From TechCrunch: Aol launched Lifestream, a social aggregator and publisher, as part of their AIM platform Last Fall. Since then it has gained nearly 2 million users, say Aol. Based on that success Aol is now launching Lifestream as a standalone product at .
Bill Mitchell over at Poynter.org takes a look at Roger Ebert’s premium club plan, which offers members exclusive RSS feeds, threads and newsletters for $4.99 per year.
Last week, we reported that, as a sophomore at Harvard, Facebook founder and CEO Mark Zuckerberg used Facebook members’ login information to break into their private email accounts and read their emails.
Earlier this week Eric Schmidt said he expected Google’s negotiations with China to wrap up “soon.”
Facebook has opened up registration for its F8, it’s developer conference in April. Tickets for professionals are $325. Students get in for $50.
, but that doesn’t mean you can’t own a piece of it right now.
FCC chairman Julius Genachowski
Nilofer Merchant is CEO and Chief Strategist of Rubicon Consulting. She’s also the author of “The New How.” This post was originally published on her blog, and is republished with permission.
From PBS.org’s MediaShift:
Digital advertising company Eyeblaster is the next digital startup to test the public markets, filing for a $115 million IPO yesterday.
[credit provider=”AP”] Mark Zuckerberg’s hacking of email accounts and user profiles in 2004 could be felonies under Federal and state law, according to privacy lawyers.As we described last week, Mark used login data of early Facebook members to break in to the private email accounts of two Harvard Crimson editors. […]
Magazine publisher Condé Nast said it won’t turn to pay walls to help deflect its 2009 $1 billion loss in ad revenue, despite the fact that one of its magazines, The New Yorker, currently hides its article archives behind a pay wall.
What is Google hiding? When asked pointedly, “Does Google think the world will end in 2012?” Google’s Matt Cutts ducks the question, simply answering “Google has no official position on that.”
Reuters released their new social media policy for their Reporting from the Internet handbook. One rule in their “Twitter policy” section addressed posting breaking news tidbits on Twitter–which would threaten the news services’ grip on scoops.
From Newser: The Internet is a cruel, cruel business in which if you’re not going up, you’re going down, a decline which nobody has yet been much able to reverse. But over the last few days PR people have been frantically staging a roll-out of a new plan for MySpace […]
Fox is the most pirated broadcast network on YouTube, according to new data from TubeMogul.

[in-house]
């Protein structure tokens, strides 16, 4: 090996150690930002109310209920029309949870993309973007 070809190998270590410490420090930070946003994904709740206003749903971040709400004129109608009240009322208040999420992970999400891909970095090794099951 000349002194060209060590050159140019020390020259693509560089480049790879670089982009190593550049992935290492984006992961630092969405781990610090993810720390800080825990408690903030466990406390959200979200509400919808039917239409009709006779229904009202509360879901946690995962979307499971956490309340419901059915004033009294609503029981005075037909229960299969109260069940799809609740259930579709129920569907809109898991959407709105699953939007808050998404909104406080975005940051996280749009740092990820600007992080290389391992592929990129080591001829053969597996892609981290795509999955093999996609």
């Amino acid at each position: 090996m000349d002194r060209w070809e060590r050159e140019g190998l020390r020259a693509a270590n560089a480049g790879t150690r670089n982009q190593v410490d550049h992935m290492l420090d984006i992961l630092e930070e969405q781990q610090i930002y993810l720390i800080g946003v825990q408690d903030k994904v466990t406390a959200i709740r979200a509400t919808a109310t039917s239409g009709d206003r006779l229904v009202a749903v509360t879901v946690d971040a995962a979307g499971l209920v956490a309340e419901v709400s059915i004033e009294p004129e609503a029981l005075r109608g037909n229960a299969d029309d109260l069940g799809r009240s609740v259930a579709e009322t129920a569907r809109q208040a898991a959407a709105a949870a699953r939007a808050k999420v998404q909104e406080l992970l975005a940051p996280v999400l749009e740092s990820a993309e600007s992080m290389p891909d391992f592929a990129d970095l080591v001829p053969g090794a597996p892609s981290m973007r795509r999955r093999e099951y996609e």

[credit provider=”Associated Press”] [preserve] [/preserve] [preserve] [/preserve] The tech bubble popped 10 years ago today.
Microsoft is blowing millions of dollars in the UK on advertising. Here, via Search Engine Land, is one of those ads.
Last night, Google announced the launch of the Google Apps Marketplace, an online store for third party add-ons to the company’s enterprise service, Google Apps.
New eye-tracking studies reveal people are ignoring the Twitter search results being funneled into Google, the Guardian reports. Users eyes glance all over the page before landing on the streaming Twitter results.
From Media Memo: Beset by phishing attacks and other scammy behaviour, Twitter is taking a step I don’t think I’ve seen anywhere else before: The social messaging service says it may change the text of its users’ messages in order to protect them.
From TechCrunch: More bad news for an already bullet-riddled MySpace: three key employees have left the company to join Gravity, a cross-town startup founded by former MySpace COO Amit Kapur, SVP Steve Pearman and SVP Jim Benedetto.
In mid-February, an ex-AOLer named Jason Munson threw a big party for for his former colleagues at Jackson’s in the Reston Town centre in Reston, Virginia.
[credit provider=”AP”] Another month, another weak search performance from Yahoo.
Viacom’s chief executive Philippe Dauman said Comedy Central’s top TV shows may return to Hulu if it is willing to change its business model.
It seems the New York Times and Gothamist have reunited, on the business side.
We told you Hulu was going to beef up its football content thanks to a new NFL network partnership. Now all that new content is online!
Save your work!
When Walmart announced it had acquired VUDU, quite a few discussions were taking place on the web suggesting that Walmart would now need to setup a data centre to be able to handle the delivery of videos, or that Walmart wasn’t going to want to support VUDU’s P2P based technology.